Breaking the Chains of Analysis Paralysis – The Black Box (Part 1 of 7)


If you’re here, reading a game designer blog discussing analysis paralysis, then I’m pretty sure you probably have some idea of what I mean by the words “Analysis Paralysis” (hereafter referred to as AP). If you don’t, don’t fret! The “What is AP?” section below and the included links should give you a solid primer on the subject. If you feel you have a solid grasp on the concept, feel free to skip over that section.

This is the first article in a series of 7 that I will be putting up in the coming weeks. The purpose of these articles is to highlight primary causes of AP among people who play games, and discuss strategies that you can apply as a designer to reduce the potential for AP if it is a problem. (Emphasis mine).

Each article in this series will go into depth on one potential cause of AP, examples of situations where it can be problematic, and present some solutions that can improve the situation.

  1. The Black Box – this article
  2. The Paradox of Choice
  3. The Prisoner’s Dilemma
  4. The Maze to Victory
  5. Relationship Status: It’s Complicated
  6. Sophie’s Choice
  7. Bigger vs Better

If you have any suggestions, examples, questions, or want to point out something I’ve missed, please do so in the comments. This is not a scientifically rigorous examination of AP, and I would be happy to include any contributions you have!

Before we dig in, let me be clear that games are all about making choices, making decisions, taking action. Any ‘game’ that does not have these elements are either an activity or gambling. Candyland is a valuable and useful tool for child development, but it is an activity. There is no choice, no decisions to be made, no way to influence the outcome, only pure chance. Any choice or decision is an opportunity for AP – a truly indecisive person may be paralyzed from the beginning.

The purpose of this article is not to eliminate choice, eliminate decision making, eliminate strategy from games. It is aimed at providing tools you can use to help make decision-making easier and less stressful for your players without eliminating the need to make decisions or the impact that those decisions have on the game. It is up to you, the designer, to test, observe, and determine if your players are showing signs of problematic levels of AP and whether or not it needs to be addressed.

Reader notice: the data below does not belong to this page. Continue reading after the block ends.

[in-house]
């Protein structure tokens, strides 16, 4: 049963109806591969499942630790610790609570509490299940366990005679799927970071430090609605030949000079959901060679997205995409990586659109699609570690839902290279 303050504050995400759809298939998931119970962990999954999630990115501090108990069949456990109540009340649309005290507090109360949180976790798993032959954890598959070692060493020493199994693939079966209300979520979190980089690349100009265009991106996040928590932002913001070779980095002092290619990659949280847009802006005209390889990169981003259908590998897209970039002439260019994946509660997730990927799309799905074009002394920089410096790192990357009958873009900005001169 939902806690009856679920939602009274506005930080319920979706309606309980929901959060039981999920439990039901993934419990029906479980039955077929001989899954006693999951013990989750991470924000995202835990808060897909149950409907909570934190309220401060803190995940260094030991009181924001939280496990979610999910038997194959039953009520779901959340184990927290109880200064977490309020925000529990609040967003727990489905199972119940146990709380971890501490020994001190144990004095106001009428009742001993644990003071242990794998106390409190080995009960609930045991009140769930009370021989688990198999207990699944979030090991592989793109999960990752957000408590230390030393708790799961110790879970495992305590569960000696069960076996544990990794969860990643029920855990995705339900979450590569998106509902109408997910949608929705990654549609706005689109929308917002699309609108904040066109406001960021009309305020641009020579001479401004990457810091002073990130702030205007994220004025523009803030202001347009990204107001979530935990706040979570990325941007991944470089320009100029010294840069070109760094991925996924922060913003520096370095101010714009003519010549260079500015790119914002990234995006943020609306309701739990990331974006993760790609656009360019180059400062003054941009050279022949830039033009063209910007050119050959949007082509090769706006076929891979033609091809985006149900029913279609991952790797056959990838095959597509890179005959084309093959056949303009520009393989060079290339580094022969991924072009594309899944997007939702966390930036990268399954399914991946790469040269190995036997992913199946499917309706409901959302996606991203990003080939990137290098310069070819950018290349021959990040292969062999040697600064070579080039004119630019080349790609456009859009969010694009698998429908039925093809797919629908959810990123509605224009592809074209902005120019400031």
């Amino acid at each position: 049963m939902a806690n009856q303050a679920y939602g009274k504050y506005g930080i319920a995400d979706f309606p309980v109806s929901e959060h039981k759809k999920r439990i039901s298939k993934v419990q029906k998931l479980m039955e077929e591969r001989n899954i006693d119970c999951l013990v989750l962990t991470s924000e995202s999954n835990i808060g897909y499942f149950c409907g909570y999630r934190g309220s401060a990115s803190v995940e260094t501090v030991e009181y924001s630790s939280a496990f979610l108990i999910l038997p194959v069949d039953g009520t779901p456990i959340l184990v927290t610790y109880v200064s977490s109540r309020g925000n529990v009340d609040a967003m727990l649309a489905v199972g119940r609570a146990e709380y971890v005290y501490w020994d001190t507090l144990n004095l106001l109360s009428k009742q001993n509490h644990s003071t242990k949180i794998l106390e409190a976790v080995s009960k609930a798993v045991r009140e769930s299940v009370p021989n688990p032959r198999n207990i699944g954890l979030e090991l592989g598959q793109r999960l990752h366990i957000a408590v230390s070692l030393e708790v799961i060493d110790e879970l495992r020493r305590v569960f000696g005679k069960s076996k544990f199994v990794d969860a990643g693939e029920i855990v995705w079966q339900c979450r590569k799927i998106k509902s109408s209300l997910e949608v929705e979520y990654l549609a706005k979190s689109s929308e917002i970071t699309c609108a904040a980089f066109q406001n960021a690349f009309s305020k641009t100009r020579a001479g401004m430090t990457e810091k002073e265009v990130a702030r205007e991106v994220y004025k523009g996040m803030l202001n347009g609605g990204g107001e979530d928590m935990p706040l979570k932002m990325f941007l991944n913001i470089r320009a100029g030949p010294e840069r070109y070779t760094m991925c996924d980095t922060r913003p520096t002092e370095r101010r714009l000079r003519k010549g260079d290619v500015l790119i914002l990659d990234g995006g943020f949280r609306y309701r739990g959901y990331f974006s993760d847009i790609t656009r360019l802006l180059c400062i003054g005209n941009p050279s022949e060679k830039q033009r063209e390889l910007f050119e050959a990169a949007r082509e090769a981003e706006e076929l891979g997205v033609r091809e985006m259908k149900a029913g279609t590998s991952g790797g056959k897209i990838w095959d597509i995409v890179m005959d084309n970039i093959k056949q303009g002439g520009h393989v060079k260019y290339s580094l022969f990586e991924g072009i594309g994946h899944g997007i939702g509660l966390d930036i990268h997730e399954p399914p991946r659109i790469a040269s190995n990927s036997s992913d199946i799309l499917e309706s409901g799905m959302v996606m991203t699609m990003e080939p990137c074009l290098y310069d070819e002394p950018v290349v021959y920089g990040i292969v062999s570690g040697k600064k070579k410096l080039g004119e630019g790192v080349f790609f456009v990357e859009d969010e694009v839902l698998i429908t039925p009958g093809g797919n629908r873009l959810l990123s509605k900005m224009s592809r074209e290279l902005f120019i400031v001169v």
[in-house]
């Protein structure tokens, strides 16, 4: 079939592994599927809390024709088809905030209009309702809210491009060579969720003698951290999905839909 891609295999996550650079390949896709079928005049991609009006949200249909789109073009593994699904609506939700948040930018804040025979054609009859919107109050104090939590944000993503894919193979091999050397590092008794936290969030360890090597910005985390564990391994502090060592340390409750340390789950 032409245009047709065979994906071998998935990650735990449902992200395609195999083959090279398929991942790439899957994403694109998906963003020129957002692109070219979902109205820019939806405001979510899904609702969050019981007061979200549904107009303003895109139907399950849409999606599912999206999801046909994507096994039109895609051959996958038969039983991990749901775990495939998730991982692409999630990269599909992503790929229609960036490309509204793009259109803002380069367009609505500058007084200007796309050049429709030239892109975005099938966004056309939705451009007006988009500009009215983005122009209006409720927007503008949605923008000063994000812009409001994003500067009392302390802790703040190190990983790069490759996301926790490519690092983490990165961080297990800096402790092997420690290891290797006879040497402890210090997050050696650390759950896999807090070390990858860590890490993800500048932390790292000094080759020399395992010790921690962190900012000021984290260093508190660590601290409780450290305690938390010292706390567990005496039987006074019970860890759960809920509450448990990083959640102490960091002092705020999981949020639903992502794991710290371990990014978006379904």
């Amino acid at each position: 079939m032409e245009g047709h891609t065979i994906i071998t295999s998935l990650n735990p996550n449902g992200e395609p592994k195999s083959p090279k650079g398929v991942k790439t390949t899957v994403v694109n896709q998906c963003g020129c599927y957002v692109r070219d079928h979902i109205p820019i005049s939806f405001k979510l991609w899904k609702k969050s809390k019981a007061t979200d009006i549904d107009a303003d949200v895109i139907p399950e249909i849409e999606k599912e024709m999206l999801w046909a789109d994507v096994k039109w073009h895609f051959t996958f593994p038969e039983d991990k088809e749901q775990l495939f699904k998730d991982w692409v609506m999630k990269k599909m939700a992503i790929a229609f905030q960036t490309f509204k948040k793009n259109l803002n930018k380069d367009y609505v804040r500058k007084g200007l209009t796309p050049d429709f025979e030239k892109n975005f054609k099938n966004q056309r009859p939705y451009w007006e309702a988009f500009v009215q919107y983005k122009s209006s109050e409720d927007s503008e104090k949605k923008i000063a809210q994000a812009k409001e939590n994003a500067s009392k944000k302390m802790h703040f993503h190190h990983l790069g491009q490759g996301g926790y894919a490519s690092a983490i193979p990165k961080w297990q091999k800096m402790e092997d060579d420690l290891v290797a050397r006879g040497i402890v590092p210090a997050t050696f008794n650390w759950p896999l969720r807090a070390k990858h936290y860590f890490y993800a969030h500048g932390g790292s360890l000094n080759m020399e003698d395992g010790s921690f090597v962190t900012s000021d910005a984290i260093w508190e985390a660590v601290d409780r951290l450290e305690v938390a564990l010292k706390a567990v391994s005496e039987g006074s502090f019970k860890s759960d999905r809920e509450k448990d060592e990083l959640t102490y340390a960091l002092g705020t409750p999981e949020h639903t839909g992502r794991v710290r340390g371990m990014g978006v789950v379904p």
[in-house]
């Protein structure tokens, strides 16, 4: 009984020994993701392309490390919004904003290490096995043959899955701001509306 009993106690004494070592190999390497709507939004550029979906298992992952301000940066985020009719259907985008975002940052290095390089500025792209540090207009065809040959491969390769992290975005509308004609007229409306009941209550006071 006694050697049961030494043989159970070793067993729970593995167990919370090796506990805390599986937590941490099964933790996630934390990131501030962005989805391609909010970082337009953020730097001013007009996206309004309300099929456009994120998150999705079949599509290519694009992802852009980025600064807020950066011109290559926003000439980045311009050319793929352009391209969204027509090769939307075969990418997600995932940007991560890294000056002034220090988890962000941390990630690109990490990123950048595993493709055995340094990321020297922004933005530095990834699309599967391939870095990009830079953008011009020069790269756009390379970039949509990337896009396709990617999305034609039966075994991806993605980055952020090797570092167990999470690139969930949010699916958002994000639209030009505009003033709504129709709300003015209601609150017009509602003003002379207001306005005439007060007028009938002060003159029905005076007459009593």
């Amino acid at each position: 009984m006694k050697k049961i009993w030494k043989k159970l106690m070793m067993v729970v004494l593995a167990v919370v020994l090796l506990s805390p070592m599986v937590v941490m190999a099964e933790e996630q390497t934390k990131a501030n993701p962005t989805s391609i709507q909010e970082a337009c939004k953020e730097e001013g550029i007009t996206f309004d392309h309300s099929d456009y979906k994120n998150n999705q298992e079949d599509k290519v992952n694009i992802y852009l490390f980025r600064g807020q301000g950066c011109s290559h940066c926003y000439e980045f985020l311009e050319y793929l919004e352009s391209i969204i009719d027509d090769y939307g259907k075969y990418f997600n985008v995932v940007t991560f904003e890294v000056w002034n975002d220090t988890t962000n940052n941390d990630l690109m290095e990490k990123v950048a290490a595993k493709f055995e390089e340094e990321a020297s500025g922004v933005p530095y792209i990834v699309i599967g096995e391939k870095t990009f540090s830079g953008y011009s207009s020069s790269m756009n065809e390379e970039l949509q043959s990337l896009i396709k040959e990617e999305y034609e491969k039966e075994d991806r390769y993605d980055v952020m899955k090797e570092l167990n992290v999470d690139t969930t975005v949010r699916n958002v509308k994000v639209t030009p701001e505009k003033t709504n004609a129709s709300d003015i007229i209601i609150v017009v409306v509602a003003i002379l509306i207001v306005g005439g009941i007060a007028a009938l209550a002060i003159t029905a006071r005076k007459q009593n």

What is AP?

Many people have written about AP far better than I can, so here are a few quick links if you want to know more:

Paraphrasing Wikipedia, AP is a term for being in a situation where you are over-analyzing or over-thinking a situation or a decision to an extent that you cannot decide what to do and as a result… do nothing. You are paralyzed with indecision because you are seeking the perfect choice, or are afraid of making a poor choice.

AP is not unique to games, it is something that can impact any aspect of life where decisions need to be made. Games simply provide a unique view into the phenomenon where (ideally) every decision is well defined, consequential to the outcome, and many decisions need to be made in a relatively short period of time. The results of AP are also much more apparent in a game than in life, long turns, inability to choose a course of action, frustration, confusion can all be hallmarks of game-based AP.

Why is it a problem as a designer?

There are two main sources of AP as a designer, the paralysis of an open design space, and the paralysis gamers may feel when playing your design. The first is the same kind of AP that you see across all aspects of life. The infinite possibilities of a blank sheet of canvas. A quick google search will turn up a multitude of strategies to help you overcome it, so here are a couple quick links and then I’m going to skip along to the second.

Player AP is a problem for your game because – well… it’s not fun. That’s the long and short of it. It slows down a game, it increases the time players must wait between interactions, and it can be frustrating and disheartening for the player who is having trouble.